This post has absolutely nothing to do with running or diabetes. I was looking forward to writing a piece on the 2013 Boston Marathon. I probably never will.
April 15th 2013 will be a day I and many many others never forget. I ran the marathon and an hour or so later, felt like I ran another one. Like so many others, I am lucky and grateful to be home in one piece. My thoughts and prayers are with the victims and injured and their families who were enjoying the day cheering on loved ones along Boylston Street.
The bombings on the famous homestretch, killed 3, injured almost 200 hundred and pissed off everyone else. The bombings were completely senseless. They were not done because they hate runners or their families and friends, this could have happened anywhere at anytime. They were done to destroy us both physically and mentally, they were done to crush our souls and our spirit. Wrong crowd.
These people will be caught and will be fully punished. History tells us this. These people are always caught and always punished for their inhumane acts of violence. Here’s the story through my eyes.
2pm; I was waiting on the corner of Boylston and Arlington, a popular meet up spot at the SW corner of Boston Common, waiting for my good friend Gary to meet me. 5 minutes became 20, 20 became 30. I grew impatient waiting. My body ached, I was upset with my run, I was down. In that time frame, I had decided that even though my race did not go well, I was too overjoyed by the experience of the Boston Marathon. This event is magical, the most historical marathon which you have to qualifier to run in. I wanted to buy the famous official Boston Marathon jacket.
I started walking towards the finish line, trying to get to Marathon Sports. I got one or two blocks before crowds and fencing made it hard to figure out how I was going to get there. Then Gary called. He was almost at the meeting spot. I paused. I was almost there but now he was ready to meet me. I u-turned and went back to my spot on the corner of the Common.
I sat down among fellow exhausted runners and waited patiently again. Everything was peaceful until a thud. It sounded like ground breaking demolition, the kind you hear all over New York. Then, a second one.
A woman said “that doesn’t sound good”. “Nope” I replied. Silence. I was convinced it was construction. But that made no sense, this was Patriots Day, no one does that kind of work on Patriot’s Day.
Within minutes, street police were moving the traffic in front of me with more urgency and people on the streets were walking faster, most into the Common away from the finishers baggage area. The atmosphere had shifted. I heard sirens. Then saw fire engines, ambulances, police and undercover cars whiz past trying to get to a location somewhere near the finish area. A fire? A collapsed building? Worse than that?
Then, someone said it, the word “bomb”. I jumped up, my body sank like never before in my life. My girlfriend. She was pacing a friend to a sub-4 marathon at that time. I just wasn’t sure exactly where she was. With my 1% battery life left, I called her. She picked up super cheery as normal for her. I screamed something along the lines of “get here now” in complete panic.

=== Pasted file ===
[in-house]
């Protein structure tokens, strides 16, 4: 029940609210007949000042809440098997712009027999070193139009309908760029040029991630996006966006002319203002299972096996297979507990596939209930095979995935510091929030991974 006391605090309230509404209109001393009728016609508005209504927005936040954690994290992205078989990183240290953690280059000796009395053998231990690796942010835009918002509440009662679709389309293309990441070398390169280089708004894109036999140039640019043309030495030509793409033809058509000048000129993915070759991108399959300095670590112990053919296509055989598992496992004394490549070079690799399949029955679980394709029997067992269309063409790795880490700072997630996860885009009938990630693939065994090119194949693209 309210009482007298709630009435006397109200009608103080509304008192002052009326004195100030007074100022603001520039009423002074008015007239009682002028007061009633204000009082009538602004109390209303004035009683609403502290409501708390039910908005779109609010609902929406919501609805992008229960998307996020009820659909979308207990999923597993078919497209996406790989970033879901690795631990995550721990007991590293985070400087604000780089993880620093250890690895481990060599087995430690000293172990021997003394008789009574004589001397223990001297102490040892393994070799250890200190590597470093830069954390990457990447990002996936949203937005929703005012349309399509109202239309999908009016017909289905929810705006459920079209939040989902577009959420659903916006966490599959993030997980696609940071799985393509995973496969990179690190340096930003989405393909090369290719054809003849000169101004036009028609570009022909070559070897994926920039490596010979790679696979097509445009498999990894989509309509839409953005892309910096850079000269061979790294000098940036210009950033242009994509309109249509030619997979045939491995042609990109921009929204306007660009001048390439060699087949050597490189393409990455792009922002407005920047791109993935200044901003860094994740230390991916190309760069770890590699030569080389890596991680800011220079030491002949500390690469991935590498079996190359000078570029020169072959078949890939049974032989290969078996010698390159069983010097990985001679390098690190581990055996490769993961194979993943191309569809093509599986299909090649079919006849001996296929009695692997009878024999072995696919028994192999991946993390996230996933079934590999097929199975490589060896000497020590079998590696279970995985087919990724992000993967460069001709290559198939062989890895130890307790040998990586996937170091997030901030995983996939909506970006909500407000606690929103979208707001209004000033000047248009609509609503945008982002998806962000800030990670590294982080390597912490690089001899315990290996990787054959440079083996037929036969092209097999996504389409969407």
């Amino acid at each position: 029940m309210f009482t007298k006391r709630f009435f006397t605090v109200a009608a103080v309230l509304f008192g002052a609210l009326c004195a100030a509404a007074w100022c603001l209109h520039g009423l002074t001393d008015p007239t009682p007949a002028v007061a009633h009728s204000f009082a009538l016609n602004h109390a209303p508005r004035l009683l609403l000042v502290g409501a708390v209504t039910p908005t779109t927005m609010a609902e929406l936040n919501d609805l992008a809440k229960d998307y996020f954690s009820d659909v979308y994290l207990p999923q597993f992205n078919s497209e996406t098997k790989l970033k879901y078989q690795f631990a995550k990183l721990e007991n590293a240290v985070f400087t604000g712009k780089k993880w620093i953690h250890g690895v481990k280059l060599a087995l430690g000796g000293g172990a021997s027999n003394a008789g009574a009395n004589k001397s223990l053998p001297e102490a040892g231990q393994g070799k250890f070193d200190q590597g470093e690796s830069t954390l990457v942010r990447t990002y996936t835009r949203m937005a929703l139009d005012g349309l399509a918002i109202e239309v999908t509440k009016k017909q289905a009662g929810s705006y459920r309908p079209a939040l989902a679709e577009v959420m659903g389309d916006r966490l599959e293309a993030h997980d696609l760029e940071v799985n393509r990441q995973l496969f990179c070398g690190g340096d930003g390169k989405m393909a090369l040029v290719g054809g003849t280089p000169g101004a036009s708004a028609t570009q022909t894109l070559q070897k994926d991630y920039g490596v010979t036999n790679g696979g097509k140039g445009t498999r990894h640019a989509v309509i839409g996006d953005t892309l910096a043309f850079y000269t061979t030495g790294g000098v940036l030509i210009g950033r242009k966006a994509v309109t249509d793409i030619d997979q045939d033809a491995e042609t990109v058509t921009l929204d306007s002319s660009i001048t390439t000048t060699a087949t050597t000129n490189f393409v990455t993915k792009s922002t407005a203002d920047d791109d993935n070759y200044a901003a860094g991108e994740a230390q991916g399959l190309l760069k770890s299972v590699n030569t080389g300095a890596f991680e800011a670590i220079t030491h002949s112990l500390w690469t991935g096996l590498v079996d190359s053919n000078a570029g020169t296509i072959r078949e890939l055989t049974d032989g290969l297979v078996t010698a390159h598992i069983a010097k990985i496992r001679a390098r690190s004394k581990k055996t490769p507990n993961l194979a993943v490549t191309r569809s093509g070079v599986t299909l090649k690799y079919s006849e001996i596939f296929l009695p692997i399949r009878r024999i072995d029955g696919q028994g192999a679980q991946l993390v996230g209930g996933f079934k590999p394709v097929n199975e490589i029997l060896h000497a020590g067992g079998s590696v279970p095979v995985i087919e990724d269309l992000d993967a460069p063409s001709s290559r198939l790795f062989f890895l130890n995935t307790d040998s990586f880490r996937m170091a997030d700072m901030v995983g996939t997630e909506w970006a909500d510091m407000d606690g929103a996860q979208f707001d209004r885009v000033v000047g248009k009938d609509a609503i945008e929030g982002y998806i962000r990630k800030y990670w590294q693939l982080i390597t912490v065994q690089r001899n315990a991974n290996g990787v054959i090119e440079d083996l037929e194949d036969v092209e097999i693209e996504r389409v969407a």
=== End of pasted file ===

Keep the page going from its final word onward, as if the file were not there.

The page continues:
Somehow, within minutes, she was with me. Then Gary was too. I explained the noises I had heard and the rumors as more emergency vehicles roared past us. Neither believed. Neither wanted to believe. I didn’t want to believe. Now, I started to feel stupid for saying it.
My phone now dead left Tiffany and Gary in charge of scrolling the news. Nothing at first, refresh, nothing. Gary called his brother and sunk to his knees. Then all three of us knew, it was true.
We hugged and walked away. We avoided the T trains like the plague. The London bombings (although not there, have left their mark in my brain). We walked away from the finish.
We passed a restaurant. I froze. For the first time, I saw an image on the TV of the first explosion right beside the finish line. Then, it became real.
Hours upon hours of calling family and letting friends know we were safe followed. Thankfully, all of our friends were OK but we knew many others were not as lucky.
Some people visibly shaken, others oblivious to the events. The city was on lock-down, the marathon was on no one’s minds. The thought of when the next one and where would go off was frightening. As we now know, that never happened. We met our other relieved and drained friends and figured out how to get home. We all knew this day would be with us forever for all the wrong reasons.
In the following few days, I have struggled emotionally with this heartbreaking tragedy. I have a very small sense of what survivor guilt feels like. That 8-year old boy, Martin should not be gone. He was there to cheer on his Dad and I’m pretty sure one day, he would have run Boston himself. People are waking up with a leg or two. No one should be gone, no one should be injured.
My perspective on running has changed slightly. Running is simply play, it is no more. It is still a way to express ourselves. An art form to some, a science to others. People run for others, for themselves, for charities, for health, for depression, for happiness. This will not change because of this, only add to it. The people behind this attack on our running community did not think about this. Our weapons are our hearts, something clearly lacking from them.
The Boston marathon will rise again, I have no doubt. Boston 2014 will be more emotional than ever. We can choose to hide from the people hiding or stand strong, be Boston strong and make a statement back. See most of you in Boston 2014. In the mean time, #runforboston #prayforboston.